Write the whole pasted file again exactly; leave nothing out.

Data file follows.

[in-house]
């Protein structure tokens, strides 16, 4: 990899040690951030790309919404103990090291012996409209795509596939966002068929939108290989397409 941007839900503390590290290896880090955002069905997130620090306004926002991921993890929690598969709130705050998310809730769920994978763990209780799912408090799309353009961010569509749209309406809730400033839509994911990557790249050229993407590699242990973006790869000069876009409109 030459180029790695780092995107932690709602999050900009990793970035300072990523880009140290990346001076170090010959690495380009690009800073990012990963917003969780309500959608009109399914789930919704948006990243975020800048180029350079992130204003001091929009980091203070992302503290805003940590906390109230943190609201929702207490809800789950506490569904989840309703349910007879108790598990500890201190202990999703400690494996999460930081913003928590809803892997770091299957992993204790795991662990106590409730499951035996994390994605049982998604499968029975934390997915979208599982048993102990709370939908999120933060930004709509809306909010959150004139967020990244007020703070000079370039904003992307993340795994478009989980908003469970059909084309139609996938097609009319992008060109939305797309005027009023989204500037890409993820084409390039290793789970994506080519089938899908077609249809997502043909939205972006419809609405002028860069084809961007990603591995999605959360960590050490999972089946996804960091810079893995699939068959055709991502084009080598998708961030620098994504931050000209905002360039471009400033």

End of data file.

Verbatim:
[in-house]
């Protein structure tokens, strides 16, 4: 990899040690951030790309919404103990090291012996409209795509596939966002068929939108290989397409 941007839900503390590290290896880090955002069905997130620090306004926002991921993890929690598969709130705050998310809730769920994978763990209780799912408090799309353009961010569509749209309406809730400033839509994911990557790249050229993407590699242990973006790869000069876009409109 030459180029790695780092995107932690709602999050900009990793970035300072990523880009140290990346001076170090010959690495380009690009800073990012990963917003969780309500959608009109399914789930919704948006990243975020800048180029350079992130204003001091929009980091203070992302503290805003940590906390109230943190609201929702207490809800789950506490569904989840309703349910007879108790598990500890201190202990999703400690494996999460930081913003928590809803892997770091299957992993204790795991662990106590409730499951035996994390994605049982998604499968029975934390997915979208599982048993102990709370939908999120933060930004709509809306909010959150004139967020990244007020703070000079370039904003992307993340795994478009989980908003469970059909084309139609996938097609009319992008060109939305797309005027009023989204500037890409993820084409390039290793789970994506080519089938899908077609249809997502043909939205972006419809609405002028860069084809961007990603591995999605959360960590050490999972089946996804960091810079893995699939068959055709991502084009080598998708961030620098994504931050000209905002360039471009400033």